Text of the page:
Reading or listening?


Some people like to read and some like to listen to sermons. When we listening to a sermon we mostly get teachers understanding not the original texts and when it comes to reading understanding the content without a proper guidance is difficult having some complexities with available translations.
To my knowledge EBT does not mention about reading, perhaps due to lack of literature (written) at the time.

Which is better, listening or reading to understand dhamma?


Imo, what is best is what works; I think there are differences among individuals as to what formats work best. Here is some material on this topic; there is some variety in the POVs offered:

Comment: this is a synopsis of an academic publication which is Teacher-centric.

Comment: this is a popular science aricle which contrasts brain and body ways of learning.

Comment: this essay is a personal approach which categorizes learning styles theories into Construction, Cognition, and Community; author advocates using all 3 daily.
Comment: This one considers 7 Learning Styles
"* Visual (spatial): You prefer using pictures, images, and spatial understanding.

  • Aural (auditory-musical): You prefer using sound and music.
  • Verbal (linguistic): You prefer using words, both in speech and writing.
  • Physical (kinesthetic): You prefer using your body, hands and sense of touch.
  • Logical (mathematical): You prefer using logic, reasoning and systems.
  • Social (interpersonal): You prefer to learn in groups or with other people.
  • Solitary (intrapersonal): You prefer to work alone and use self-study."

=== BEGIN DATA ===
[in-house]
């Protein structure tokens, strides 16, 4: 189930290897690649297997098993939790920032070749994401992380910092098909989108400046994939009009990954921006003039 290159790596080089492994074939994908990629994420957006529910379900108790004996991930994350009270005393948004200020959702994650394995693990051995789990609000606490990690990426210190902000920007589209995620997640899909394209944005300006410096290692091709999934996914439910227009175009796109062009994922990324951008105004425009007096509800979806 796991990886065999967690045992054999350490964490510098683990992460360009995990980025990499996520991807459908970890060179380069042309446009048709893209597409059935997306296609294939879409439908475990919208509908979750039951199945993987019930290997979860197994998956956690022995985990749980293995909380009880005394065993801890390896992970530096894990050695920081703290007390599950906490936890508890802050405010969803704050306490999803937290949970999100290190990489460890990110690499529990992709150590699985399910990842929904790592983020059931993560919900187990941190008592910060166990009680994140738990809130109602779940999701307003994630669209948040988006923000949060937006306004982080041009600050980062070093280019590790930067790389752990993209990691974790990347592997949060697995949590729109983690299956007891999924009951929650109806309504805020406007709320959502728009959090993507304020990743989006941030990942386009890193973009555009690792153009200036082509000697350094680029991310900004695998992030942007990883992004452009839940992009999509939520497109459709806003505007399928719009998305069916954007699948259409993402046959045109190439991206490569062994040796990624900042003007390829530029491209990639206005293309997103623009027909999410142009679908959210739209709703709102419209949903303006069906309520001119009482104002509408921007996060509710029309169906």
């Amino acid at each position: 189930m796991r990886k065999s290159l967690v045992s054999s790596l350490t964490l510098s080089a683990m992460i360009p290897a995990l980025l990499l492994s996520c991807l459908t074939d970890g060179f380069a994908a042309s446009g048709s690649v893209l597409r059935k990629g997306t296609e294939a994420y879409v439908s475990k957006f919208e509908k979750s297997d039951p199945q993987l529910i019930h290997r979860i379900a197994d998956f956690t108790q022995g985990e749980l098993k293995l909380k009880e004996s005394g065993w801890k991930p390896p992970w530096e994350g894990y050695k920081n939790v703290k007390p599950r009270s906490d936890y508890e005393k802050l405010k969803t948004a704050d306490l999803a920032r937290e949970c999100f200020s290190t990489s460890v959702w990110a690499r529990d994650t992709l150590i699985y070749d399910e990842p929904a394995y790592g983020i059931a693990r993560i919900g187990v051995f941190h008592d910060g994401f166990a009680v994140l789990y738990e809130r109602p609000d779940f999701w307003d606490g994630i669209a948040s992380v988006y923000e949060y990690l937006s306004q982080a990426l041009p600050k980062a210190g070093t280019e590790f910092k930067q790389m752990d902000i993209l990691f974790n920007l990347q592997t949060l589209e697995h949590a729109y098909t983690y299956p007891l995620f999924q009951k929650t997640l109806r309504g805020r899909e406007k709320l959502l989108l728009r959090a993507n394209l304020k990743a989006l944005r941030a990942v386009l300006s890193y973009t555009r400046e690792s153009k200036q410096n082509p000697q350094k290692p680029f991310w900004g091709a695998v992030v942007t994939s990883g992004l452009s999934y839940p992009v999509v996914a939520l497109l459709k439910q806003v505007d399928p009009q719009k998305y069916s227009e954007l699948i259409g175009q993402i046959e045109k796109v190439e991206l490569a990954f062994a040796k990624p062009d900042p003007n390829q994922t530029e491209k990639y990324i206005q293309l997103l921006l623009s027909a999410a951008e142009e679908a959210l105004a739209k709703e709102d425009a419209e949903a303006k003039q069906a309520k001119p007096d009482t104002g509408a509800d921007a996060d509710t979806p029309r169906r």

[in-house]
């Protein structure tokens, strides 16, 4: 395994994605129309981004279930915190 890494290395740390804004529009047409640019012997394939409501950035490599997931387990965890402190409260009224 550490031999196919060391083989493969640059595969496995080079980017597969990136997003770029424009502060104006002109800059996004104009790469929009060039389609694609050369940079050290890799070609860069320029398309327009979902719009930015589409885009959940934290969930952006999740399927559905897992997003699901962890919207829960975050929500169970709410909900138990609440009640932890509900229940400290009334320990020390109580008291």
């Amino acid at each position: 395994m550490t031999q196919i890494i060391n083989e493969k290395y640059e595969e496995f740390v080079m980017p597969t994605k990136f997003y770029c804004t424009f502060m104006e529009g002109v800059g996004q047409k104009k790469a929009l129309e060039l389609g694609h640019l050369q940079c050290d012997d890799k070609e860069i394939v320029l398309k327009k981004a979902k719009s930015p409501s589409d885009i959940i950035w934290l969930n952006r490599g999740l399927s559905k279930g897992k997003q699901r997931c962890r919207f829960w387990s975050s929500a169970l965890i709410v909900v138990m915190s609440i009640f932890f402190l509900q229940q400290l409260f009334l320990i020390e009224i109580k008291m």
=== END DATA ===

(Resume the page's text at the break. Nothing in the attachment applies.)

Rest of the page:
Comment: Perhaps it’s an arbitrary framework; it seems to me some people prefer to learn by narratives; that might fit into several of those 7 categories.


I walk meditation listening to the EBTs repeatedly. Repeated listening and sub-vocalization are crucially important for deepening understanding. I can gather about 60% of a sutta’s meaning by reading, but I can only dig deeper with repeated listening.

Listening to the EBTs while walking meditation fulfills most of the five opportunities for freedom. For example, since the EBTs actually are transmitting the Dhamma, listening or reading the EBTs fulfills the first opportunity (i.e., the teacher is the Buddha himself via the Pali EBTs):

DN33:2.1.127: Five opportunities for freedom.
DN33:2.1.128: Firstly, the Teacher or a respected spiritual companion teaches Dhamma to a mendicant…
DN33:2.1.132: Furthermore, it may be that neither the Teacher nor a respected spiritual companion teaches Dhamma to a mendicant. But the mendicant teaches Dhamma in detail to others as they learned and memorized it. …
DN33:2.1.133: Or the mendicant recites the teaching in detail as they learned and memorized it. …
DN33:2.1.134: Or the mendicant thinks about and considers the teaching in their heart, examining it with the mind as they learned and memorized it. …
DN33:2.1.135: Or a meditation subject as a foundation of immersion is properly grasped, attended, borne in mind, and comprehended with wisdom. provides online listening as well as offline MP3 downloads of sutta playlists. And by working on Voice or SuttaCentral, we are all actually doing the second opportunity for freedom.


I primarily rely on reading. Sometimes several translations. Then I listen to sermons on the discourse by more than one preacher. Without undue attachment to any preacher, I try to understand the discourse in the overall context using what I have read and heard.